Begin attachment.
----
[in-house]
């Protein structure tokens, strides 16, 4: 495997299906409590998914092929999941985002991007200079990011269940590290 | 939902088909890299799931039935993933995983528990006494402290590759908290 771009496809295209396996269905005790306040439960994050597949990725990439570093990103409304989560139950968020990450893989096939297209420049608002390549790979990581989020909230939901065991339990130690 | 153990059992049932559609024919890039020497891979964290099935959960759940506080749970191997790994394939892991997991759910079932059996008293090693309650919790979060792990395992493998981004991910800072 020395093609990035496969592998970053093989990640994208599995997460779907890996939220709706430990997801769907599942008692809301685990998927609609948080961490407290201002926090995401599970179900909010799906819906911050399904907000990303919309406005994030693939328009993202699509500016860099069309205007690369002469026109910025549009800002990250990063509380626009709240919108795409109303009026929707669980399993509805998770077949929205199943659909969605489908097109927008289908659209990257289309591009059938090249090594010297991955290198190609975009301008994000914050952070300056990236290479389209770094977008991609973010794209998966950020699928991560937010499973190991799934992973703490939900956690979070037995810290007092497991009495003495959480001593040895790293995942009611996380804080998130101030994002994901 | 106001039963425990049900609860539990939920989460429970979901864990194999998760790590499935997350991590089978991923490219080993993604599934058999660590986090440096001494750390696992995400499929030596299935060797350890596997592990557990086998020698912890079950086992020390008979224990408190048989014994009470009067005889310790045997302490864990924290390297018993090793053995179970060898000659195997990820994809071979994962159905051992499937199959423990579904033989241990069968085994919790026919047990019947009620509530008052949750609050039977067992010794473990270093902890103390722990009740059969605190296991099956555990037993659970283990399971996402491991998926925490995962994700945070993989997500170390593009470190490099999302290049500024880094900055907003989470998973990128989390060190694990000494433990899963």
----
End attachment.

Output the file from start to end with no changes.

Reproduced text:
[in-house]
């Protein structure tokens, strides 16, 4: 495997299906409590998914092929999941985002991007200079990011269940590290 | 939902088909890299799931039935993933995983528990006494402290590759908290 771009496809295209396996269905005790306040439960994050597949990725990439570093990103409304989560139950968020990450893989096939297209420049608002390549790979990581989020909230939901065991339990130690 | 153990059992049932559609024919890039020497891979964290099935959960759940506080749970191997790994394939892991997991759910079932059996008293090693309650919790979060792990395992493998981004991910800072 020395093609990035496969592998970053093989990640994208599995997460779907890996939220709706430990997801769907599942008692809301685990998927609609948080961490407290201002926090995401599970179900909010799906819906911050399904907000990303919309406005994030693939328009993202699509500016860099069309205007690369002469026109910025549009800002990250990063509380626009709240919108795409109303009026929707669980399993509805998770077949929205199943659909969605489908097109927008289908659209990257289309591009059938090249090594010297991955290198190609975009301008994000914050952070300056990236290479389209770094977008991609973010794209998966950020699928991560937010499973190991799934992973703490939900956690979070037995810290007092497991009495003495959480001593040895790293995942009611996380804080998130101030994002994901 | 106001039963425990049900609860539990939920989460429970979901864990194999998760790590499935997350991590089978991923490219080993993604599934058999660590986090440096001494750390696992995400499929030596299935060797350890596997592990557990086998020698912890079950086992020390008979224990408190048989014994009470009067005889310790045997302490864990924290390297018993090793053995179970060898000659195997990820994809071979994962159905051992499937199959423990579904033989241990069968085994919790026919047990019947009620509530008052949750609050039977067992010794473990270093902890103390722990009740059969605190296991099956555990037993659970283990399971996402491991998926925490995962994700945070993989997500170390593009470190490099999302290049500024880094900055907003989470998973990128989390060190694990000494433990899963």